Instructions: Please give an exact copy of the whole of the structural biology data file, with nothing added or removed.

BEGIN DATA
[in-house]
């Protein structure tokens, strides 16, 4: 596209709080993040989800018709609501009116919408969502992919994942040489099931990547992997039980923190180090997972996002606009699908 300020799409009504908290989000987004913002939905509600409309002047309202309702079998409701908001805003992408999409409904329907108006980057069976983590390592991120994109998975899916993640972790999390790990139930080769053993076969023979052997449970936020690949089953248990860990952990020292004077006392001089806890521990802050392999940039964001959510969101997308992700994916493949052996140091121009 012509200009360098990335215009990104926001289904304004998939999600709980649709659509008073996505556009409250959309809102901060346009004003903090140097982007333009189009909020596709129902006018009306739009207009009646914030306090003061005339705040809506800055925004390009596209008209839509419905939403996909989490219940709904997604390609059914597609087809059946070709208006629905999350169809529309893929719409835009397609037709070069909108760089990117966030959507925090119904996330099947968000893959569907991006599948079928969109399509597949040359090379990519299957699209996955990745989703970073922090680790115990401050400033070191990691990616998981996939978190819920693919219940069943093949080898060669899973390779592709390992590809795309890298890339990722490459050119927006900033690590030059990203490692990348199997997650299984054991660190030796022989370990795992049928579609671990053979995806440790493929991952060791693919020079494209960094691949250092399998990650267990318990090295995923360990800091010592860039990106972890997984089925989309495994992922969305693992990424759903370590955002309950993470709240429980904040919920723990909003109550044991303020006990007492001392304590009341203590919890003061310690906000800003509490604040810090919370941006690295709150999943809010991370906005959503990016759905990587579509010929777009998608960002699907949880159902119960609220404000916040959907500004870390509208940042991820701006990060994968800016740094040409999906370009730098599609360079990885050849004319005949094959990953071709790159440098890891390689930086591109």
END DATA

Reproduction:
[in-house]
């Protein structure tokens, strides 16, 4: 596209709080993040989800018709609501009116919408969502992919994942040489099931990547992997039980923190180090997972996002606009699908 300020799409009504908290989000987004913002939905509600409309002047309202309702079998409701908001805003992408999409409904329907108006980057069976983590390592991120994109998975899916993640972790999390790990139930080769053993076969023979052997449970936020690949089953248990860990952990020292004077006392001089806890521990802050392999940039964001959510969101997308992700994916493949052996140091121009 012509200009360098990335215009990104926001289904304004998939999600709980649709659509008073996505556009409250959309809102901060346009004003903090140097982007333009189009909020596709129902006018009306739009207009009646914030306090003061005339705040809506800055925004390009596209008209839509419905939403996909989490219940709904997604390609059914597609087809059946070709208006629905999350169809529309893929719409835009397609037709070069909108760089990117966030959507925090119904996330099947968000893959569907991006599948079928969109399509597949040359090379990519299957699209996955990745989703970073922090680790115990401050400033070191990691990616998981996939978190819920693919219940069943093949080898060669899973390779592709390992590809795309890298890339990722490459050119927006900033690590030059990203490692990348199997997650299984054991660190030796022989370990795992049928579609671990053979995806440790493929991952060791693919020079494209960094691949250092399998990650267990318990090295995923360990800091010592860039990106972890997984089925989309495994992922969305693992990424759903370590955002309950993470709240429980904040919920723990909003109550044991303020006990007492001392304590009341203590919890003061310690906000800003509490604040810090919370941006690295709150999943809010991370906005959503990016759905990587579509010929777009998608960002699907949880159902119960609220404000916040959907500004870390509208940042991820701006990060994968800016740094040409999906370009730098599609360079990885050849004319005949094959990953071709790159440098890891390689930086591109």